The Dairy Industry Code of Conduct
The Dairy Industry Code of Conduct (also known as the Mandatory Code, or the Code) aims to improve the clarity and transparency of trading arrangements between dairy farmers and processors.
Under the Code, which came into effect on 1 January 2020, dairy farmers and processors are given specific protections and obligations.
All Milk Supply Agreements (MSAs) between suppliers and processors that are created, varied or renewed this year are subject to the Code. All MSAs, no matter when they were entered into, must be compliant with the Code from 1 January 2021.
The Australian Competition and Consumer Commission (ACCC) is responsible for enforcement of the Code and investigates alleged breaches.
The ACCC has developed a fact sheet intended to help dairy farmers understand their rights and obligations under the Code.
Click here to find the ACCC factsheet: ‘What the dairy code means for farmers’.
Farmer’s Guide to Milk Supply Agreements and the Dairy Industry Code of Conduct
Under the Dairy Industry Code of Conduct (the Code), there are specific requirements for all Milk Supply Agreements (MSAs). The Farmer’s Guide to Milk Supply Agreements and the Dairy Industry Code of Conduct is now available to farmers to help distil the terms of the Code, and to make contract negotiations with processors easier and more transparent.
Developed by Dairy Australia, with contributions from industry partners, the guide includes step-by-step Milk Supply Agreement Checklists and Talking points for contract discussions which farmers can use to work through important legal and operational considerations for their business. These resources can be used in conjunction with templates developed by ADF and ADPF.
Click to download the following resources:
- Milk Supply Agreement Checklist 1 is designed to help farmers interpret the Dairy Industry Code of Conduct and outlines the considerations for a Milk Supply Agreement required under the Code such as contract timelines, milk quality, quantity and testing requirements, milk testing procedures, pricing and additional payments, handbooks, and roles and responsibilities of the supplier and processor.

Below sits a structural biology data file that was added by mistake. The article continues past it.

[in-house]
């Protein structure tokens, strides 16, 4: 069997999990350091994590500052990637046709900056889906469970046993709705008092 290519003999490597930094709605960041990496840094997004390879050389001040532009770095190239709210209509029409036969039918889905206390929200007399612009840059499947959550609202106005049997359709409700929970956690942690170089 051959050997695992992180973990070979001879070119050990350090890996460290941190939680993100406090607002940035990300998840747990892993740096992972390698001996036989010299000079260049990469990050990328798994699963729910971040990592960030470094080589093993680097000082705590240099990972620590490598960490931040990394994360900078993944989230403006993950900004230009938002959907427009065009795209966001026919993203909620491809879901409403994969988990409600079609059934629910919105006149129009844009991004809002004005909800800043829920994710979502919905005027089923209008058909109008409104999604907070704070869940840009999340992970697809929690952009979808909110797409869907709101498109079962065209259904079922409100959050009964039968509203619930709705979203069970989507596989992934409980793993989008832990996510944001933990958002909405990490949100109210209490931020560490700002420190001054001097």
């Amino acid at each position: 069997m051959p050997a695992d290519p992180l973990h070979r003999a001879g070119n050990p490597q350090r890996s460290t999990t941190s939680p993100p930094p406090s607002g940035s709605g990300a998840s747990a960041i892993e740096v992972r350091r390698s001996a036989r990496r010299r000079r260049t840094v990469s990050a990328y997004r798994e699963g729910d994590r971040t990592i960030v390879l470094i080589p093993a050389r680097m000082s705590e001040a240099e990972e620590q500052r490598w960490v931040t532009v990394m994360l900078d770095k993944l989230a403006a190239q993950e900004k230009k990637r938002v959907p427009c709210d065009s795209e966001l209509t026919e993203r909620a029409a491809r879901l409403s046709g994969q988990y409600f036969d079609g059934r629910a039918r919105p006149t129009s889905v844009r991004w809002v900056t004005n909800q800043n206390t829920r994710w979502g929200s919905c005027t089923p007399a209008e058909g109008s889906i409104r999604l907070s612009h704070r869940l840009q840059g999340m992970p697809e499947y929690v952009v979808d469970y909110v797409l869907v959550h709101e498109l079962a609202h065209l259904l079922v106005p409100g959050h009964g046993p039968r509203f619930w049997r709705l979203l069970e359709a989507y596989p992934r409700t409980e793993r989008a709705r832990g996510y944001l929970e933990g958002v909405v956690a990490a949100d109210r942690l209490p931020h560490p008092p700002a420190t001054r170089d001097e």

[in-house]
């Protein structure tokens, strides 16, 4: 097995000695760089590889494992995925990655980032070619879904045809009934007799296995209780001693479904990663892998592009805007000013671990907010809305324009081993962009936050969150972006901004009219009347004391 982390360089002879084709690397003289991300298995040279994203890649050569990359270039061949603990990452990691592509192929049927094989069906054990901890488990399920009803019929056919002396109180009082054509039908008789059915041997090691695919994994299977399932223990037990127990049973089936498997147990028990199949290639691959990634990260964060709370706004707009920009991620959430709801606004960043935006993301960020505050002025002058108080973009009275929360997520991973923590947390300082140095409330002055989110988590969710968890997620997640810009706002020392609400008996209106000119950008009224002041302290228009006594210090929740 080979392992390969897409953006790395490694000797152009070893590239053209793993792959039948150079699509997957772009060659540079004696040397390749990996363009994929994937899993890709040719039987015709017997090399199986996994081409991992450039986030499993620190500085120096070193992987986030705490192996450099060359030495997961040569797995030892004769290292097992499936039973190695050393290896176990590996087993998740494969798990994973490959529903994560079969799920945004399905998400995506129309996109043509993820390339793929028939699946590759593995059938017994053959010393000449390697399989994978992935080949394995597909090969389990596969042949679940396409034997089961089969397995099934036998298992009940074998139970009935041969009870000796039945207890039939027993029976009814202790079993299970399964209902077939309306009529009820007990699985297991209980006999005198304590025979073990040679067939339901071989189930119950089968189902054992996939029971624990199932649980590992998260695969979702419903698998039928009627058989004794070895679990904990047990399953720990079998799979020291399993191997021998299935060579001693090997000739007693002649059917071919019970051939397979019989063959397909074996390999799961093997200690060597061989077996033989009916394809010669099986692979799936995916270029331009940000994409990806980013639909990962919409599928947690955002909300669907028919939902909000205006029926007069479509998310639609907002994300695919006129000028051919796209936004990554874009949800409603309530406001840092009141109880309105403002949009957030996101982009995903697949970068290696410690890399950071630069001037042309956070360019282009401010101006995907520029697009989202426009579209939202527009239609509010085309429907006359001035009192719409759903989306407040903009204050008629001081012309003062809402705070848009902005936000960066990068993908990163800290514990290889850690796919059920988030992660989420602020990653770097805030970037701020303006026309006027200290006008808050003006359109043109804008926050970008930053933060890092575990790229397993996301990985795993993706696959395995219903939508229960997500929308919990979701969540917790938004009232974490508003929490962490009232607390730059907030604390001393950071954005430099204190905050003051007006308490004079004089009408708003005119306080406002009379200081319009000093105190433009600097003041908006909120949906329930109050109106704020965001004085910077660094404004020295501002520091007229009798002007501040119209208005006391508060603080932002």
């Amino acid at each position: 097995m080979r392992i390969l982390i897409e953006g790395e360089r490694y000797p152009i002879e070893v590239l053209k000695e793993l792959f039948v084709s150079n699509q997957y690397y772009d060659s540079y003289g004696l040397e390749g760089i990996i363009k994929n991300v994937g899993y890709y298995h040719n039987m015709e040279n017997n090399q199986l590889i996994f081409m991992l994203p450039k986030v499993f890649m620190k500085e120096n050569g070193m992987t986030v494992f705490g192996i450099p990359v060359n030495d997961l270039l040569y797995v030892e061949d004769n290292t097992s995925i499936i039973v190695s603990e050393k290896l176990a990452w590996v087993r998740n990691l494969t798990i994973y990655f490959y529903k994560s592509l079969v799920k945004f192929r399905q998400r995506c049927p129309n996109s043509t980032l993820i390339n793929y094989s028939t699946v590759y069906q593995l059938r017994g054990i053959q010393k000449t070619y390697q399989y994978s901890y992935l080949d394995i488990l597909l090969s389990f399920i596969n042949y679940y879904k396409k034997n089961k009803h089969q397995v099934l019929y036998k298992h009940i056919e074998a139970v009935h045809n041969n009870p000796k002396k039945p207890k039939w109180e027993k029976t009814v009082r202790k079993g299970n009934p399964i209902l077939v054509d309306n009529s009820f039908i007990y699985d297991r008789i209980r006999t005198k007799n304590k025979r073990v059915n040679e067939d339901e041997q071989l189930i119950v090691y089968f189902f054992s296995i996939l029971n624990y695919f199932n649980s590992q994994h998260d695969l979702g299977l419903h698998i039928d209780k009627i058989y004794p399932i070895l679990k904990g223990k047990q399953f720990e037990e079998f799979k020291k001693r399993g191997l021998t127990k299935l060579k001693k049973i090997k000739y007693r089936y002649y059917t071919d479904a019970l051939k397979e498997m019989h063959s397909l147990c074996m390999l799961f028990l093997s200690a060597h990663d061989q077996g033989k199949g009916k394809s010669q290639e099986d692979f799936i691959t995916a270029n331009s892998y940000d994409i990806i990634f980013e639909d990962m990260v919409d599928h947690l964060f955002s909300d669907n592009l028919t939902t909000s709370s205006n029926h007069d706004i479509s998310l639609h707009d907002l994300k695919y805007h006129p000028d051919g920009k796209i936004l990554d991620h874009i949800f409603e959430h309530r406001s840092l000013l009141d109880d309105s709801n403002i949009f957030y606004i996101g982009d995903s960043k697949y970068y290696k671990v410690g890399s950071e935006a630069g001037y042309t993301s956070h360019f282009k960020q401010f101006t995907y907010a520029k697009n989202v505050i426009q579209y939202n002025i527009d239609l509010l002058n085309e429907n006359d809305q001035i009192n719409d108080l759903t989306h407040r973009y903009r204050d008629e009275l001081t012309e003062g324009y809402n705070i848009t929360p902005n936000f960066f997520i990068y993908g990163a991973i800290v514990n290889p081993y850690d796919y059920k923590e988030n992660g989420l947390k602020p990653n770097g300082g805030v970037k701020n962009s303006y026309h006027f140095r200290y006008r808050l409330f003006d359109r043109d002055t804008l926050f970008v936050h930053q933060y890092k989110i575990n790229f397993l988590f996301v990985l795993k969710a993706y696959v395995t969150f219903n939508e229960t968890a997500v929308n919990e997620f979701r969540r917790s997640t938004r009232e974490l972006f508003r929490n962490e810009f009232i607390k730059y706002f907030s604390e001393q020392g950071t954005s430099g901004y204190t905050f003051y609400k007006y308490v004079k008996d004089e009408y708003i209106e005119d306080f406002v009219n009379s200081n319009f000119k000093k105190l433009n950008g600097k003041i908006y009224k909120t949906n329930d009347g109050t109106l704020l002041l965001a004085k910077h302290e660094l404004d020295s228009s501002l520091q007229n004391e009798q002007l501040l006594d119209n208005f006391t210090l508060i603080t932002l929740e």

This step-by-step checklist outlines an objective list of terms that must be incorporated in a milk supply agreement to be compliant. It is designed to provide clarity on the terms of the Code, new terminology in milk supply agreements and suppliers’ rights and responsibilities.
- Milk Supply Agreement Checklist 2 builds on to checklist 1 with considerations for Milk Supply Agreements beyond the requirements of the Code, including ownership and transport arrangements, payment system, insurance, testing regimes, milk defects, guarantees and indemnities, termination clauses and contract variations.
This step-by-step checklist is designed to give farmers confidence about putting an arrangement in place that best suits their business.
- Talking points for contract discussions incorporates a list of talking points and questions that farmers may want to use as a prompt when negotiating contracts with processors. With so many aspects to consider, the talking points help farmers work systematically through different options and make the right choice for their business.
This resource can help to ensure that suppliers and processors are fully informed about the agreement and aligned on contract terms and expectations.
The guide is the first step in a broader project to drive improved profit margins in dairy businesses, with resources and extension programs to come. It will complement any future tools developed by processors to enhance milk price transparency.
This project is supported by the Department of Agriculture, through funding from the Australian Government.